In the name of journalistic objectivity, I probably shouldn’t even be writing about Zach Randolph. I’ve made it pretty clear in this space that Z-Bo might be my favorite player in the NBA, to the point where I’ll engineer trade scenarios to get him on my favorite team, and lead campaigns to get him into the All-Star Game. (Which finally worked in 2010.)
So when I read reports that Zach has gone into Memphis Grizzlies training camp with a specific, big-time monetary goal in mind, my instinct was to defend him. And even after gauging the numbers, my instinct is pointing me in the right direction.
Z-Bo wants a contract extension. He’s entering the final year of a deal that will pay him $17.3 million this season, and after making the All-Star Game and leading the Grizzlies to a resurgent 40-win campaign in his first run with the team, Z-Bo wants to tack another three years and $65 million onto his earnings. That’s the same structured deal Pau Gasol signed with the L.A. Lakers last year, and the same offer Carmelo Anthony is letting sit on the table from the Denver Nuggets.
If the Grizzlies want to continue their upward climb and hold onto the pipe dream of being contenders, they need to pay Zach.
What has every NBA fan learned while watching the Lakers, Celtics, Spurs and Heat win the last six league championships? You need to be strong in the paint to win. Z-Bo is Memphis’ anchor on the front line. Last season he put up 20.8 points and 11.7 rebounds per game — David Lee was the only other player in the League to match those numbers — and led the League in offensive rebounding. Numbers sometimes lie, but they can’t front on the fact that Randolph is one of the most effective low-post players in the NBA.
“We respect Zach a lot as a player,” Rudy Gay said at Grizzlies’ media day on Monday. “He’s a part of our future.”
It’s not like the Grizzlies won’t spend money to win. They just signed Gay to an $84 million contract over the summer to lock up their franchise cornerstone. But if Gay is going to lead Memphis deep into the playoffs anytime soon, he needs a frontcourt stud, just like Kobe Bryant needs Pau Gasol, just like Dwyane Wade and LeBron James need Chris Bosh.
“Zach is the man. Zach is carrying a lot of weight for this team,” starting PG Mike Conley told reporters. “He competes, and everybody feeds off that. You look at him and say, ‘Man, he’s working hard.’ You definitely want to follow him.”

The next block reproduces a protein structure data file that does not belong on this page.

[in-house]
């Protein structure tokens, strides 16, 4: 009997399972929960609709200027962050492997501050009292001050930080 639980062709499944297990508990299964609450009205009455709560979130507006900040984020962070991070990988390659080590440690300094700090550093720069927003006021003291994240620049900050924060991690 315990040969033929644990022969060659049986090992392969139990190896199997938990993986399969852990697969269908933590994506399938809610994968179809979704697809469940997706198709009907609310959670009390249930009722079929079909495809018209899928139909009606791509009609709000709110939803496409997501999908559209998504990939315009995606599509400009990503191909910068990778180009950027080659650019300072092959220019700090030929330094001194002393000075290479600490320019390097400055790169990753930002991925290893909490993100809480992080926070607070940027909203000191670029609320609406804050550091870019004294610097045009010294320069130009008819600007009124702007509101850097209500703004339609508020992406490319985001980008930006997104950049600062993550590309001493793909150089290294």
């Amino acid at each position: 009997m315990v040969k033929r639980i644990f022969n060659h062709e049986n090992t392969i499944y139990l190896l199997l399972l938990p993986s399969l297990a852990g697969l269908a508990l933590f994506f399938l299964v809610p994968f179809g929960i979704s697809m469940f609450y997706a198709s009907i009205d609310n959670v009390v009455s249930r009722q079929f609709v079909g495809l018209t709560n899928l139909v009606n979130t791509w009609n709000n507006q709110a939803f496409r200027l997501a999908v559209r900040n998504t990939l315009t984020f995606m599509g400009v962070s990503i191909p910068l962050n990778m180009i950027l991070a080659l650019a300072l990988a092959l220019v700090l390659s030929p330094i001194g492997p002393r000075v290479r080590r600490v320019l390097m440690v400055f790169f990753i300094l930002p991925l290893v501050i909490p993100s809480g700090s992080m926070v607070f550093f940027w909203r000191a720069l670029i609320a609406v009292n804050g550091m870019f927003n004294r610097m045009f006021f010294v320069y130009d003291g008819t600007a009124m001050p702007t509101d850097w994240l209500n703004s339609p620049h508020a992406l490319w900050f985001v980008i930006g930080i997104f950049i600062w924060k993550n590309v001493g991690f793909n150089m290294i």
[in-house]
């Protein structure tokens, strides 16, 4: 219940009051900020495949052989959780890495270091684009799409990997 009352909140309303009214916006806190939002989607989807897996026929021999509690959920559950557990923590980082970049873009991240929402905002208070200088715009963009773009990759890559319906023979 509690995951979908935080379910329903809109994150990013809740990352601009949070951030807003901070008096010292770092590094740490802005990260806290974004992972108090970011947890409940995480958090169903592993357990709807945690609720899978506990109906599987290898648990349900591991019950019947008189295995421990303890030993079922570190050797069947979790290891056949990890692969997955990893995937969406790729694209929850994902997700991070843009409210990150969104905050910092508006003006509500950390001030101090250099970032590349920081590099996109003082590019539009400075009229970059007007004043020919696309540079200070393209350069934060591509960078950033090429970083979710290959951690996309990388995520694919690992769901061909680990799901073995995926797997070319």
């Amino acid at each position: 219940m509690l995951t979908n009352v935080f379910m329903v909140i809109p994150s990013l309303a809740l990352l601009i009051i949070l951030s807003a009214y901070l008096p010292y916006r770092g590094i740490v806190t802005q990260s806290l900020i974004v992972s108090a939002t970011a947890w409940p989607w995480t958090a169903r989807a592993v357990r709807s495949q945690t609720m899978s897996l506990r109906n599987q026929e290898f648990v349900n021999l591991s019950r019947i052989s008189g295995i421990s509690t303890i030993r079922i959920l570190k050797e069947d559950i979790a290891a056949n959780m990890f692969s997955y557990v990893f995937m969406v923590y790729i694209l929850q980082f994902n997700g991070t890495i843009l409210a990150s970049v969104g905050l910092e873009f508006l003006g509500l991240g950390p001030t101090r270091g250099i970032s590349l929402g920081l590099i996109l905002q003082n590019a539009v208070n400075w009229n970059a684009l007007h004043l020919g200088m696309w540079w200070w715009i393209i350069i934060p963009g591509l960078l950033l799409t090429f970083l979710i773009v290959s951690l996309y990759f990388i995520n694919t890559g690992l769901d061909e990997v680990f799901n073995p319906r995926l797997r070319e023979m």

Two things would make a Z-Bo critic scoff at the idea of paying him like a superstar: (1) He’s supposedly a troublemaker, and (2) He’s 29 years old.
To which I’d say, (1) Zach hasn’t gotten into any trouble since joining the Grizzlies, and beyond the DUI he caught with the Clippers, has been on good behavior even while living in temptation-filled cities like L.A. and New York. And (2) age isn’t as important for a player of Z-Bo’s abilities. He’s not a high-flying wing who relies on athleticism and speed. With his style, he can drop 20-and-10 lines well into his 30s, similar to Tim Duncan. Besides, Pau Gasol is 30 years old. D-Wade is 28. Both of them just signed big-money contracts to keep them with their current teams long-term.
Another point of contention is that the Grizzlies should save room to re-sign Marc Gasol, their starting center who averaged 14.6 points and 9.3 boards last year. Gasol is younger (25), taller (7-foot-1), and doesn’t have a red-flag record like Zach. But the simple fact is that he’s not as good of a player as Z-Bo, and not as valuable to the Grizzlies as his frontcourt mate.
Basketball is a results business. No matter your perception of Zach Randolph as a person or as a player, the bottom line is that he produces results. He’s Mr. GSD (Get S*** Done). Now the Grizzlies need to GSD and take care of their most valuable player.
What do you think? Is Zach Randolph worth $65 million over three years?